Listen with Mom
Violinist Lilit Hartunian will perform pieces by composers who were active during Monet’s lifetime, including “Die Kranke Und Die Uhr” by S.C. Eckhardt-Gramatté, an arrangement of “Gnossiennes: No. 1″ by Erik Satie and ” La Fille aux cheveux de lin” by Claude Debussy. // May 10 // 2–2:30 p.m.
Stroll with Mom
Many Trustees of Reservations properties are open. If you’re thinking about heading to a state park, be sure to check the Massachusetts Department of Conservation and Recreation’s latest tweets (@MassDCR) before leaving. There may be 2-hour parking closures at some parks when they reach visitor capacity.
If you haven’t been there yet, head to the trails of urban Allandale Woods. If you don’t live nearby, you can park on a residential side street near the trail, tucked behind the VFW Parkway in Jamaica Plain and West Roxbury.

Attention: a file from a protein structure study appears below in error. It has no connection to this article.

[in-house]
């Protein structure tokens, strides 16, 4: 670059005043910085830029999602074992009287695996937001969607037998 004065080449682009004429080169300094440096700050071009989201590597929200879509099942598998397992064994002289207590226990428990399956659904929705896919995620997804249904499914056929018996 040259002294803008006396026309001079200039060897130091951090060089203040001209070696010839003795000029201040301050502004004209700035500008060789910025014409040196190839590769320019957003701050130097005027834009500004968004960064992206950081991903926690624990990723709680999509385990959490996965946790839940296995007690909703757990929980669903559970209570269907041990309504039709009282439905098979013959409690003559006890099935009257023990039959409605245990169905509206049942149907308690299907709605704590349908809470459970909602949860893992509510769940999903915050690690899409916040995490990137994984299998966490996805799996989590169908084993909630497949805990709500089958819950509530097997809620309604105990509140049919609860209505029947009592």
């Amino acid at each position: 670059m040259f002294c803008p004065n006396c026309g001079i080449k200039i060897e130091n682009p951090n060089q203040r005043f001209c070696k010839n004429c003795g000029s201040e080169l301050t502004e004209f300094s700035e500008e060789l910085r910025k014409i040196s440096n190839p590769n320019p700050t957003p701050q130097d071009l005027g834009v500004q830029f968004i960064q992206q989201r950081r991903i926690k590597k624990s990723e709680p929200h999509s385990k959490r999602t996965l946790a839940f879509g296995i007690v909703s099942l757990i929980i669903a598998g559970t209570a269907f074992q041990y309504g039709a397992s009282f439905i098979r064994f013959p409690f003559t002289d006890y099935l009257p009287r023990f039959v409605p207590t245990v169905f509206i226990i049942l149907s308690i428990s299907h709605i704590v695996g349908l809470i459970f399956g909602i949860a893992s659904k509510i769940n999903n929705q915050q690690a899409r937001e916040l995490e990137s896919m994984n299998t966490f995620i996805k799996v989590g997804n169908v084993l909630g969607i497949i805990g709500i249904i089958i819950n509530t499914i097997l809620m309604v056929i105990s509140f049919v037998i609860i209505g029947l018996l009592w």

The Boston Public Garden is a beautiful place to stroll anytime, but spring brings cherry tree blooms, pear tree blooms, and magnolia blooms. These maps will show you exactly where to find them.
Read about where to find blooming cherries, lilacs, roses, and more in the Arboretum.
Take Mom to a Tulip Festival
View colorful close-up photos, panoramic videos of the gardens and views high above them where you’ll see an array of spring color. Enjoy a virtual garden tour, tulip growing tips and an arrangement demonstration by Trustees staff. Through May 9.
Celebrate Duckling Day with Mom
Among other highlights, the event will include a reading of “Make Way for Ducklings” by WCVB-5s Rhondella Richardson. Email photos of your “duckling” to email@example.com with the subject “Duckling Day.” Organizers will share some of their favorite submissions on social media on May 10. If you miss it, don’t worry. The event will be re-broadcast on Facebook // May 10 // 12–12:20 p.m.
Write a Haiku with Mom
Step outdoors. Write a haiku. Take a photo. Send it to the Arboretum to be featured in their online gallery. Here’s the haiku ‘The Seeing Tree’ by Adi Shafir: “Lonesome tree, I see | And that tree sees me | Now there is a ‘we’.” Now you try writing one.